The walk back down to Lukla seems more of a gentle stroll after the toils of the last 2 weeks, and with a final hair-raising flight Kathmandu and civilization awaits."

Walks Worldwide offer 2 classic itineraries in the region, the classic tea house trek to Gokyo Lakes and Everest and Everest Base Camp itinerary. 

The alternative Inca Trail

Our walking specialist, Dan, took on The Lares Inca Trail recently. Here's his story:

 "I was fortunate to join our Lares Inca Trail trek in December. With permits for the classic route selling out quicker and earlier than ever before, I've found that this alternative trail is becoming more and more popular.

The Lares Trail is not only a challenging trek at altitude but also a cultural journey through the Sacred Valley.

The trek explores the less visited and uncrowded Lares region in the north of Cusco (we only saw two other trekkers on the entire trail). The region has some great high mountain passes (max 4,400m) and offers an insight into the local culture. We saw large herds of alpacas and llamas along the route. We also came across weavers in traditional colourful dress. We started to notice that we were a bit of a tourist attraction with the locals who kept appearing from nowhere to get a glimpse of our group!

We finished the trip at the incredible archaeological site of Machu Picchu. This incredible journey really does leave you feeling like you've experienced an authentic slice of Peru."

If you'd like to visit Peru and take on the Lares Inca Trail, call us on 01962 737565 or find our more information on our website

Wednesday, January 14, 2015

Walking in Patagonia

You saw the Top Gear boys race through the exciting mountains of Patagonia, but Walks Worldwide Specialist, and trekking expert, Matthew Bennett prefers to take the slower route. Recently returned from our group tour the Ultimate Patagonia Adventure, Matt is keen to share his experiences.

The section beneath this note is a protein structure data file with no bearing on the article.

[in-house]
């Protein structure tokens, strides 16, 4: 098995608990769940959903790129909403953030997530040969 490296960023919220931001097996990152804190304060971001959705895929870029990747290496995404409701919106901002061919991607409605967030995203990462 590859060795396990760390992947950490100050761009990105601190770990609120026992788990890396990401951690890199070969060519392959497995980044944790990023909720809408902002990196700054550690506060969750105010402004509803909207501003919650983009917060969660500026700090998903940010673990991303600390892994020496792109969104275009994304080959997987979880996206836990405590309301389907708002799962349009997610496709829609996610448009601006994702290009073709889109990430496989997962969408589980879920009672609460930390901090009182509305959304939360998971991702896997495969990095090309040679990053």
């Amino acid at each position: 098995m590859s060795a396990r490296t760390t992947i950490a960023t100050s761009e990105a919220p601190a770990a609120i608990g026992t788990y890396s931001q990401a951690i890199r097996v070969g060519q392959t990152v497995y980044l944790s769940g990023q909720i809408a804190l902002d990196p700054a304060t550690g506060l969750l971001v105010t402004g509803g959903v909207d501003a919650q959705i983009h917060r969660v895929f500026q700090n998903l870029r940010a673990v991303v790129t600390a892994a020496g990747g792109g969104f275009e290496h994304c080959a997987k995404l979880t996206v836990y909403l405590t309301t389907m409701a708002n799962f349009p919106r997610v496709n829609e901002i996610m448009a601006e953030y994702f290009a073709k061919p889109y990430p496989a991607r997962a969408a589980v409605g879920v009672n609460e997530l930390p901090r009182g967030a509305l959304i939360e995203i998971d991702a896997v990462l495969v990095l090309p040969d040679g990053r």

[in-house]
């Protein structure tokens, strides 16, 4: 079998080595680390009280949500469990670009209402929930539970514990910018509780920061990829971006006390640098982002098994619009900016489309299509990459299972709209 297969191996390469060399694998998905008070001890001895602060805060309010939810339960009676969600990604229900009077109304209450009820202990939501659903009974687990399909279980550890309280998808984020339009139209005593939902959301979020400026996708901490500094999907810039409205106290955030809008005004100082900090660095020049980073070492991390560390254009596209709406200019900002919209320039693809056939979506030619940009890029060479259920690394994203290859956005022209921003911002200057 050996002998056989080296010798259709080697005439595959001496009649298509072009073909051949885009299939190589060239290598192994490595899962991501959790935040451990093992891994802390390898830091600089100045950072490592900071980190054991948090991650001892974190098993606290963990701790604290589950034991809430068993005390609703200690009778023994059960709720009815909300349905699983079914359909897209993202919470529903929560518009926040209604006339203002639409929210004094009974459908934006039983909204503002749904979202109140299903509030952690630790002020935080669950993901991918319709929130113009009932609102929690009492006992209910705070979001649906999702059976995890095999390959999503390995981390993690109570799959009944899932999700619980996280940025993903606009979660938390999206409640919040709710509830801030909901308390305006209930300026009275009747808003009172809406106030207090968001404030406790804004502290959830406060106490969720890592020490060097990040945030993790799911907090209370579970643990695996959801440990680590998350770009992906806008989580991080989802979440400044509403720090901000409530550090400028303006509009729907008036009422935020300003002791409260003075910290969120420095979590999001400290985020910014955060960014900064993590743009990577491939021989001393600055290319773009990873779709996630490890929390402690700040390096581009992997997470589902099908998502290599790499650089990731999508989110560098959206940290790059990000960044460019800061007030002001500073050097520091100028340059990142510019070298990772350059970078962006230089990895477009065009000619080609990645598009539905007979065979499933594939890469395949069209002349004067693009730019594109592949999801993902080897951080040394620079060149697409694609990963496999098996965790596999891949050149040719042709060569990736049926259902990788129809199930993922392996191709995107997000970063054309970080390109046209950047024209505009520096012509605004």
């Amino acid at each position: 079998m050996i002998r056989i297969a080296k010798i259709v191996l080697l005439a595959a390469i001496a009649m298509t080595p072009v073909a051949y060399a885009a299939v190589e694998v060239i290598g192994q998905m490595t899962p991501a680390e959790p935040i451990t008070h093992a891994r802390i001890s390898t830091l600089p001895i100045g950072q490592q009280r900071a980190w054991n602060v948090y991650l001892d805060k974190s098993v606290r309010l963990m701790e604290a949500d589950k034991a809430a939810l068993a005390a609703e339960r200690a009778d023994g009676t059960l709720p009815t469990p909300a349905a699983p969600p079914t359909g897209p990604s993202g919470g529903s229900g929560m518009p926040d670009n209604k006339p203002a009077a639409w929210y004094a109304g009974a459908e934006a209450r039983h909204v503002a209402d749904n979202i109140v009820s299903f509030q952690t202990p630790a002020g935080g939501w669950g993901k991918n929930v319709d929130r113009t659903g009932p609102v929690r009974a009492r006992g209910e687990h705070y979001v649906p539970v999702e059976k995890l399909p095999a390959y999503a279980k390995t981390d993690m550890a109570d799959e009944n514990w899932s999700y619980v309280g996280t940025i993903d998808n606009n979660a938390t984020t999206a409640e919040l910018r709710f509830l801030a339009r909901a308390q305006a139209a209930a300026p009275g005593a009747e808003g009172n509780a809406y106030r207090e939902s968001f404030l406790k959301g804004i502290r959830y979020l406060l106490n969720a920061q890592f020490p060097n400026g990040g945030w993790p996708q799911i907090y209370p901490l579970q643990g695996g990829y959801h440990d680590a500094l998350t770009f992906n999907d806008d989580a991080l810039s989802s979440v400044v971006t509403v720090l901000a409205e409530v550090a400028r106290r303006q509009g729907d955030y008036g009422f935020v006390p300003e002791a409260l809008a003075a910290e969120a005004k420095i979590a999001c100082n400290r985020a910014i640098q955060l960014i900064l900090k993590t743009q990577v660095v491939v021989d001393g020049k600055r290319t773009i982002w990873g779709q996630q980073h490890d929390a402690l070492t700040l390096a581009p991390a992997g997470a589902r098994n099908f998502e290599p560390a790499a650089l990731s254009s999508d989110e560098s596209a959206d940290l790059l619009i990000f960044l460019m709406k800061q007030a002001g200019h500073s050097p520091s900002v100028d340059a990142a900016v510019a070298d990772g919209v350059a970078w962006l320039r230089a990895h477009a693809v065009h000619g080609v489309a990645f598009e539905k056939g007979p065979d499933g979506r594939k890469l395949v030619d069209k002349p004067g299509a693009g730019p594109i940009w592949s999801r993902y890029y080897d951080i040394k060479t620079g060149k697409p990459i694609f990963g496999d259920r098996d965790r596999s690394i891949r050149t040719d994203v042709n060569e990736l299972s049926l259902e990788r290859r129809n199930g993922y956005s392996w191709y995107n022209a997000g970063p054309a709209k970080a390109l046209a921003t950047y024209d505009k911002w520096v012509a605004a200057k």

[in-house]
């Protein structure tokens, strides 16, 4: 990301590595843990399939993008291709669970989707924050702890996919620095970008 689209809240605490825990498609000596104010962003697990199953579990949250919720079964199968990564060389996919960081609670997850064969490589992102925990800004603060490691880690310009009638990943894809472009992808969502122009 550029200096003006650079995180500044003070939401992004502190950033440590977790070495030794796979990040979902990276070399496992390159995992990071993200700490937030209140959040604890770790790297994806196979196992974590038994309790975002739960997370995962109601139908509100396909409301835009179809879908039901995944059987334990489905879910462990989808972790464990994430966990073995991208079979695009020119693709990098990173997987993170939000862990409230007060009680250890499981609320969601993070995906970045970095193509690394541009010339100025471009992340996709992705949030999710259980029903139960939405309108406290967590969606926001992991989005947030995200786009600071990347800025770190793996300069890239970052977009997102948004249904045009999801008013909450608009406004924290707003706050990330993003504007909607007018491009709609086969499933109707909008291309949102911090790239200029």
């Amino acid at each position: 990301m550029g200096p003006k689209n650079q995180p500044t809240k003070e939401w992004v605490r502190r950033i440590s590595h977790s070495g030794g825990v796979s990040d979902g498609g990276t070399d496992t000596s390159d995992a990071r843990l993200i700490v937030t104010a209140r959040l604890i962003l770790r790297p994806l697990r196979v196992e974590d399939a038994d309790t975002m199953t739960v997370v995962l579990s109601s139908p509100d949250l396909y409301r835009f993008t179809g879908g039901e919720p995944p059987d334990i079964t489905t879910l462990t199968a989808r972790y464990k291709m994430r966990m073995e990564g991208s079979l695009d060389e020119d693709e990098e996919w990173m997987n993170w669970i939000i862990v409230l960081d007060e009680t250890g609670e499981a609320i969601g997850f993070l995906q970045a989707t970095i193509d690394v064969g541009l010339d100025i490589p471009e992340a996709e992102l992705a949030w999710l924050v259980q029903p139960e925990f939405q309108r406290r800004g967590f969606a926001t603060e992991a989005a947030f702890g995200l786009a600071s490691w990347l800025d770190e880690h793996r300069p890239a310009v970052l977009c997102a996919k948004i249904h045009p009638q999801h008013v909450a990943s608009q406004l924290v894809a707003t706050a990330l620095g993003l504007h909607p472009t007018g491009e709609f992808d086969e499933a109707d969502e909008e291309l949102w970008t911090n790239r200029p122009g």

"Embarking on the Ultimate Patagonia Adventure was the fulfilment of a dream; to trek in one of the most beautiful areas of the world on an epic journey to the end of the earth!"

"The scenery was spellbinding. Beautiful panoramas surrounded us, made up of stunning lakes, untouched snowy peaks and towering spires, which gave the place a truly magical feel."

What makes this the Ultimate Patagonia Adventure...

Dedicated tour leaders supported by specialist local guides in each National Park 

"Could not have wished for better guides! They were all so knowledgeable, helpful and friendly from start to finish, always remaining professional and fun... such a bonus!" 

All the big hitters of Patagonia included                                                  
"This trip goes far beyond the bucket list, featuring highlights such as: Cerro Fitzroy, Perito Moreno Glacier, granite towers of Torres Del Paine, Lake Pehoe and the Beagle Channel."  

Amazing cuisine  

"Now here is something to write home about! Argentina and Chile have some of the finest food in the world. Just some of the highlights were the excellent red wine from Mendoza, the beef steaks in El Chalten, fresh Salmon in Puerto Natales and a wonderful lamb BBQ at the Estancia in Rio Grande!" 

Diverse landscapes with glaciers galore!

"As well as Perito Moreno Glacier, we also had the opportunity to visit and even trek on Viedma Glacier in Argentina and spend a day walking to the Grey Lake and Glacier on the famous W route of Torres Del Paine."

"On the Argentinian side of Patagonia, the humidity is blocked by the Andes, so the landscape is semi arid. Whereas on the Chilean side the humidity comes off the pacific Ocean, giving a much greener landscape. Further down in Ushuia, the landscape resembles some of the beauty spots of the northern hemisphere" 

"This was far more than a walking holiday. The trip was a fantastic experience which few other destinations could live up to!"

Ultimate Patagonia Adventure: 17 day trip, from £2,249 (Land Only) or 19 day trip, £3,999 (Flight Inclusive). A detailed itinerary, specific dates and prices can be found here.

Find out more about this amazing adventure online or call Matt on 01962 737 565.

Monday, October 27, 2014

Burmese Days

We've launched our first trip to Burma/Myanmar: Burmese Days. Walks Worldwide Manager, Tim Shepley would like to share his experiences of travelling around this astoundingly beautiful country. 

"Like most people who visit Myanmar, my first impressions were based on the old British capital of Yangon (formally Rangoon). While the official capital has been moved to Naypyidaw, Yangon remains the largest and most important city, it seems a world away from other major SE Asia capitals such as Singapore or Bangkok, almost stuck in a time warp. It is often said that you are not in Paris if you can’t see the Eiffel Tower, the same could certainly be said for Yangon and the magnificent Shwedagon Pagoda.